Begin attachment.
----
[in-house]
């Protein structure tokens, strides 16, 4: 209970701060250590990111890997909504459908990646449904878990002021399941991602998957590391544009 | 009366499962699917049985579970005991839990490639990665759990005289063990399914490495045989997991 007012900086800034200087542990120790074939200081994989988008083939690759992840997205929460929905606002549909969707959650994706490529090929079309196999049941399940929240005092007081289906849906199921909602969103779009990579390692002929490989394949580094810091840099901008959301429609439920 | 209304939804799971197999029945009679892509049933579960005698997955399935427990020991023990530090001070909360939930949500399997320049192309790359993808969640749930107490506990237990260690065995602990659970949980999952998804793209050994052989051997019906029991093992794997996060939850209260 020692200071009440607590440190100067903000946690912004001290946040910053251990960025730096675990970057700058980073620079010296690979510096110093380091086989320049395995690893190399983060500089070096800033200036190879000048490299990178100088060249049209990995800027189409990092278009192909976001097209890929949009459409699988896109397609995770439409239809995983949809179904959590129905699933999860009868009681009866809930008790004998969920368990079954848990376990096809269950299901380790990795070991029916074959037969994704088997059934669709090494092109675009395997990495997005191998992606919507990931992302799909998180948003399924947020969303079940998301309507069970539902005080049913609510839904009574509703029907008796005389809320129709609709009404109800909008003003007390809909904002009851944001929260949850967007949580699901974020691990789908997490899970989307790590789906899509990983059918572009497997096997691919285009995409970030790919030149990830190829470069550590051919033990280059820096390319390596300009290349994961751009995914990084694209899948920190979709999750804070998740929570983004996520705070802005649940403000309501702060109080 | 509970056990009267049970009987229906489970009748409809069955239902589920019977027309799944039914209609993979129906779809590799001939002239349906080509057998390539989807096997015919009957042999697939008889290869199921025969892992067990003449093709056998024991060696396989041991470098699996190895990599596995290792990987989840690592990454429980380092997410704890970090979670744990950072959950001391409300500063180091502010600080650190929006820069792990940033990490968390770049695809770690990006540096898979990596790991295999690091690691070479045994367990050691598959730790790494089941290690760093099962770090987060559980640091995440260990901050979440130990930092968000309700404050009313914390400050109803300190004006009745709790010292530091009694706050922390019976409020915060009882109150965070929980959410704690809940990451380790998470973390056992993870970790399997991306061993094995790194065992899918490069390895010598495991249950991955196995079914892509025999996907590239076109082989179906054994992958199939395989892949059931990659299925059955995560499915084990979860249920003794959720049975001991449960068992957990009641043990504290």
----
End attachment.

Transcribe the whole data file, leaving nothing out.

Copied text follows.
[in-house]
């Protein structure tokens, strides 16, 4: 209970701060250590990111890997909504459908990646449904878990002021399941991602998957590391544009 | 009366499962699917049985579970005991839990490639990665759990005289063990399914490495045989997991 007012900086800034200087542990120790074939200081994989988008083939690759992840997205929460929905606002549909969707959650994706490529090929079309196999049941399940929240005092007081289906849906199921909602969103779009990579390692002929490989394949580094810091840099901008959301429609439920 | 209304939804799971197999029945009679892509049933579960005698997955399935427990020991023990530090001070909360939930949500399997320049192309790359993808969640749930107490506990237990260690065995602990659970949980999952998804793209050994052989051997019906029991093992794997996060939850209260 020692200071009440607590440190100067903000946690912004001290946040910053251990960025730096675990970057700058980073620079010296690979510096110093380091086989320049395995690893190399983060500089070096800033200036190879000048490299990178100088060249049209990995800027189409990092278009192909976001097209890929949009459409699988896109397609995770439409239809995983949809179904959590129905699933999860009868009681009866809930008790004998969920368990079954848990376990096809269950299901380790990795070991029916074959037969994704088997059934669709090494092109675009395997990495997005191998992606919507990931992302799909998180948003399924947020969303079940998301309507069970539902005080049913609510839904009574509703029907008796005389809320129709609709009404109800909008003003007390809909904002009851944001929260949850967007949580699901974020691990789908997490899970989307790590789906899509990983059918572009497997096997691919285009995409970030790919030149990830190829470069550590051919033990280059820096390319390596300009290349994961751009995914990084694209899948920190979709999750804070998740929570983004996520705070802005649940403000309501702060109080 | 509970056990009267049970009987229906489970009748409809069955239902589920019977027309799944039914209609993979129906779809590799001939002239349906080509057998390539989807096997015919009957042999697939008889290869199921025969892992067990003449093709056998024991060696396989041991470098699996190895990599596995290792990987989840690592990454429980380092997410704890970090979670744990950072959950001391409300500063180091502010600080650190929006820069792990940033990490968390770049695809770690990006540096898979990596790991295999690091690691070479045994367990050691598959730790790494089941290690760093099962770090987060559980640091995440260990901050979440130990930092968000309700404050009313914390400050109803300190004006009745709790010292530091009694706050922390019976409020915060009882109150965070929980959410704690809940990451380790998470973390056992993870970790399997991306061993094995790194065992899918490069390895010598495991249950991955196995079914892509025999996907590239076109082989179906054994992958199939395989892949059931990659299925059955995560499915084990979860249920003794959720049975001991449960068992957990009641043990504290």